Easy Leftover Chicken Soup

They say that chicken soup cures all that ails you. Obviously this isn’t accurate. Heartbreak, cancer and mother-in-laws still seem impervious to this wonder drug, but it is true that it can make you feel better about a lot of stuff. If you already have a  cooked chicken carcass for whatever reason, then not only is it pennies to make, but a low effort way to stretch a roast chicken to an extra meal. I think this is fairly important, especially given the price of quality free range or organic chicken.

I don’t often make my own stock, in all honesty. There is nothing particularly difficult about stock making, but having the time and the raw materials to hand at the same time is something a bit beyond me. You can get perfectly good stock these days in little bottles, so the incentive is not often there. But for this soup, there is no reason not to. This is not, though, a recipe for a perfectly clear amber stock, suitable for sauces and demi-glace, but rather a fairly lax way to get a tasty soup out of existing ingredients. You will only be cooking the stock for an hour or so, and I am not going to start suggesting skimming, or anything of that nature. There are other recipes out there for that.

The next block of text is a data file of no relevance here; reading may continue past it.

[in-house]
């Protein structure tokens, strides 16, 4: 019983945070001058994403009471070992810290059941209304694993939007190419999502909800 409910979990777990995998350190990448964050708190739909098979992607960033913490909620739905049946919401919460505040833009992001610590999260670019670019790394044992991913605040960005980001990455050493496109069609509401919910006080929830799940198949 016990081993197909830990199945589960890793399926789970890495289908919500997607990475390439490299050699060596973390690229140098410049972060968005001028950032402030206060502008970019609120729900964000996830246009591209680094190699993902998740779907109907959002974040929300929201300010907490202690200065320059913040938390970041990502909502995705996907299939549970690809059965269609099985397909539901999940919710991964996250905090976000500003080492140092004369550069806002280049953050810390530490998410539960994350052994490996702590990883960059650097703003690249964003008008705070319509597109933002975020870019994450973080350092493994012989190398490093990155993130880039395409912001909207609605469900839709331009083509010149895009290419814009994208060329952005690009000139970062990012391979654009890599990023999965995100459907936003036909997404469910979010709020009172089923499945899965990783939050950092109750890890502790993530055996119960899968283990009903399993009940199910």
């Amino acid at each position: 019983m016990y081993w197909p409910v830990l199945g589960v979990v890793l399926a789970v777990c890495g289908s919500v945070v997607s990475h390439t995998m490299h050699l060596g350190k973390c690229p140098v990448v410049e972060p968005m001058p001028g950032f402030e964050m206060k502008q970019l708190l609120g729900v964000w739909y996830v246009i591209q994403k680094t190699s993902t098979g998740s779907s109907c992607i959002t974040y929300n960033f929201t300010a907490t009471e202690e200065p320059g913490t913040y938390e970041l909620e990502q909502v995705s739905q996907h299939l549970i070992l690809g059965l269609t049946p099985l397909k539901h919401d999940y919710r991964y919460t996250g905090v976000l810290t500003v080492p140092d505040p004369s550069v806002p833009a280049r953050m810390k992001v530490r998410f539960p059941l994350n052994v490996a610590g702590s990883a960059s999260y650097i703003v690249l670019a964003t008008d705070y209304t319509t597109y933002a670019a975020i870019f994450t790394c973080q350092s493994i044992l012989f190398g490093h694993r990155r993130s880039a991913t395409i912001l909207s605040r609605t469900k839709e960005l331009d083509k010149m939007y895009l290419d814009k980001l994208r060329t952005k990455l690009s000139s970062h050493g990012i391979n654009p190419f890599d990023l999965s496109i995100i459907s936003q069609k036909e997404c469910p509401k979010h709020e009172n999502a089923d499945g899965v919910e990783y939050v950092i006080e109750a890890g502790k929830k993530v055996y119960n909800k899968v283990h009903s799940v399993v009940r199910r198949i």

For the stock base:

  • 1 cooked chicken carcass, mostly picked of meat
  • 1 carrot, cut into three
  • 1 leek, cut into three
  • 1 celery stick, cut into three
  • few of pepper corns
  • bayleaf, thyme leaves (if you have them)
  • pinch of salt
  • cold water to just cover

Put all the ingredients into a pot, and bring to a simmer slowly. Simmer for an hour, do not boil. Leave to cool, and then strain through a fine sieve.

For the soup:

  • anything you like, really. I made my soup tonight with a couple hundred grams of gnocchi, 50g cooked chicken and some parsley, but some other nice things to add might be:
  • cabbage or chinese leaves
  • carrots
  • mushrooms
  • beans
  • rice or pasta
  • any herbs
  • cooked ham or bacon
  • peas, sweetcorn
  • splash of cream

If using dried pasta or rice then heat the soup to a gentle boil and add these, allowing plenty of time for them to cook before adding the other ingredients. Gnocchi is good because it cooks in less than three minutes – about the same time as it takes to heat through cooked chicken, peas or sweetcorn. Add the remainder of ingredients for however long it takes to cook them usually.

Alternatively, for a soup with a bit more body you can sweat off a chopped onion and a couple of cloves of garlic in a pan before adding veg like parsnips and potatoes and a dash of white wine before adding the stock. Up to you. Anything cooked should go in in the very last few minutes.


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